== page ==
Update: The Archdiocese of Detroit has said Father Naveen D’Souza, administrator of St. Ignatius Parish and School, is preparing to submit the annual financial returns in accordance with the non-compliance notice issued to the local church and school.
St. Ignatius Catholic School and Church, which are registered as single non-profit entity, had been served with a notice of non-compliance from the non-profit organisations’ registrar, who was seeking the production of financial records for review.
The notice was issued on 17 Sept. by the General Registry’s Head of Compliance Paul Inniss, who gave St. Ignatius 14 days to comply in order to avoid sanctions.
The Archdiocese of Detroit, which oversees St. Ignatius, issued a statement to the Cayman Compass Friday addressing the notice and complaints from parents.
The parents have complained of a lack of transparency in the handling of school affairs, and have raised concerns over recent administrative changes to the organisational structure at the Walkers Road school.
The Archdiocese of Detroit, in its statement, said it “is aware of and sensitive to concerns shared by some parents in the St. Ignatius community”.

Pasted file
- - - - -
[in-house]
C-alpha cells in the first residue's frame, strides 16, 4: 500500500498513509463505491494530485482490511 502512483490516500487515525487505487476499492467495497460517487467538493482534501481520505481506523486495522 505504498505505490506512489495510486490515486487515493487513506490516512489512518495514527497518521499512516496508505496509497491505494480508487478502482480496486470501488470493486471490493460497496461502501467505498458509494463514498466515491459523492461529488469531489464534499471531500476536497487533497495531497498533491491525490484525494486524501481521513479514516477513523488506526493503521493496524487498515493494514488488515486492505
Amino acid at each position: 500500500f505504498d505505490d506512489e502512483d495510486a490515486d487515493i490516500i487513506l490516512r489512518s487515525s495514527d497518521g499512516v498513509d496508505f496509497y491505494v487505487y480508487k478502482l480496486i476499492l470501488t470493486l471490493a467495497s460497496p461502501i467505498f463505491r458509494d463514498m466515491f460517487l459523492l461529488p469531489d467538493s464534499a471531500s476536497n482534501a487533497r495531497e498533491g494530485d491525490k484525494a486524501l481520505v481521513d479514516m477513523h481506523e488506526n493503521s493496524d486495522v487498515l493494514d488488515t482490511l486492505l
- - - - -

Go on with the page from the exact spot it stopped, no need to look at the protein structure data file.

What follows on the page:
“We are working closely with Father D’Souza, Auxiliary Bishop of Detroit Arturo Cepeda, and the Department of Catholic Schools to address and resolve these concerns. The school recently opened its doors so Father D’Souza could solicit input from the community, Bishop Cepeda recently wrote a letter pledging his support, and Father D’Souza will continue to update the community going forward,” the statement said.
The Archdiocese said in the coming weeks it will continue to work closely with St. Ignatius “to develop, share, and implement a transition plan that promotes the best interests of the students, faculty, and staff”.
“Taking to heart the words of Blessed Solanus Casey, we thank God ahead of time for the community’s dedication to the school and its commitment to nurturing the spiritual, academic, social, and personal development of the students,” it added.